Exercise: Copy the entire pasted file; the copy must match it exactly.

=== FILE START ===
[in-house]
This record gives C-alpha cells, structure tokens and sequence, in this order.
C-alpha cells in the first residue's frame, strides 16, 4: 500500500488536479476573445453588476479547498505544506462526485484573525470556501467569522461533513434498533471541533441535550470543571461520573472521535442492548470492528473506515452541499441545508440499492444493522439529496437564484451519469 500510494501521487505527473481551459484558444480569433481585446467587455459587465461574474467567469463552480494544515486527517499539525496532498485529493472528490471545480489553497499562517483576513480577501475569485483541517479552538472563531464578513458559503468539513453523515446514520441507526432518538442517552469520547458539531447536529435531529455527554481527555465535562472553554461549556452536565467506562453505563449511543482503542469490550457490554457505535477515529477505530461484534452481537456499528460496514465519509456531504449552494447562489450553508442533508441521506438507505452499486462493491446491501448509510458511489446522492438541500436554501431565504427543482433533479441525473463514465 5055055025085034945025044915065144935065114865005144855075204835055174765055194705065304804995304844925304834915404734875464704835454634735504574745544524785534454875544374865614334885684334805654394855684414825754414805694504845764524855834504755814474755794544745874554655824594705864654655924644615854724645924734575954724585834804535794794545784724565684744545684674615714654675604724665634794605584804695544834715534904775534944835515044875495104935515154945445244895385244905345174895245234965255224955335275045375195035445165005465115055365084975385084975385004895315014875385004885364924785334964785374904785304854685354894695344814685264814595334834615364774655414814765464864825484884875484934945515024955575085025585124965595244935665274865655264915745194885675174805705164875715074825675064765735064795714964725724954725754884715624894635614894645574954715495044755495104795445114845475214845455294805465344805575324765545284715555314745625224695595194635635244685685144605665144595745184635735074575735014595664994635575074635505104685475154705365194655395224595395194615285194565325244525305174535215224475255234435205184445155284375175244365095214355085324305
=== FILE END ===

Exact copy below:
[in-house]
This record gives C-alpha cells, structure tokens and sequence, in this order.
C-alpha cells in the first residue's frame, strides 16, 4: 500500500488536479476573445453588476479547498505544506462526485484573525470556501467569522461533513434498533471541533441535550470543571461520573472521535442492548470492528473506515452541499441545508440499492444493522439529496437564484451519469 500510494501521487505527473481551459484558444480569433481585446467587455459587465461574474467567469463552480494544515486527517499539525496532498485529493472528490471545480489553497499562517483576513480577501475569485483541517479552538472563531464578513458559503468539513453523515446514520441507526432518538442517552469520547458539531447536529435531529455527554481527555465535562472553554461549556452536565467506562453505563449511543482503542469490550457490554457505535477515529477505530461484534452481537456499528460496514465519509456531504449552494447562489450553508442533508441521506438507505452499486462493491446491501448509510458511489446522492438541500436554501431565504427543482433533479441525473463514465 5055055025085034945025044915065144935065114865005144855075204835055174765055194705065304804995304844925304834915404734875464704835454634735504574745544524785534454875544374865614334885684334805654394855684414825754414805694504845764524855834504755814474755794544745874554655824594705864654655924644615854724645924734575954724585834804535794794545784724565684744545684674615714654675604724665634794605584804695544834715534904775534944835515044875495104935515154945445244895385244905345174895245234965255224955335275045375195035445165005465115055365084975385084975385004895315014875385004885364924785334964785374904785304854685354894695344814685264814595334834615364774655414814765464864825484884875484934945515024955575085025585124965595244935665274865655264915745194885675174805705164875715074825675064765735064795714964725724954725754884715624894635614894645574954715495044755495104795445114845475214845455294805465344805575324765545284715555314745625224695595194635635244685685144605665144595745184635735074575735014595664994635575074635505104685475154705365194655395224595395194615285194565325244525305174535215224475255234435205184445155284375175244365095214355085324305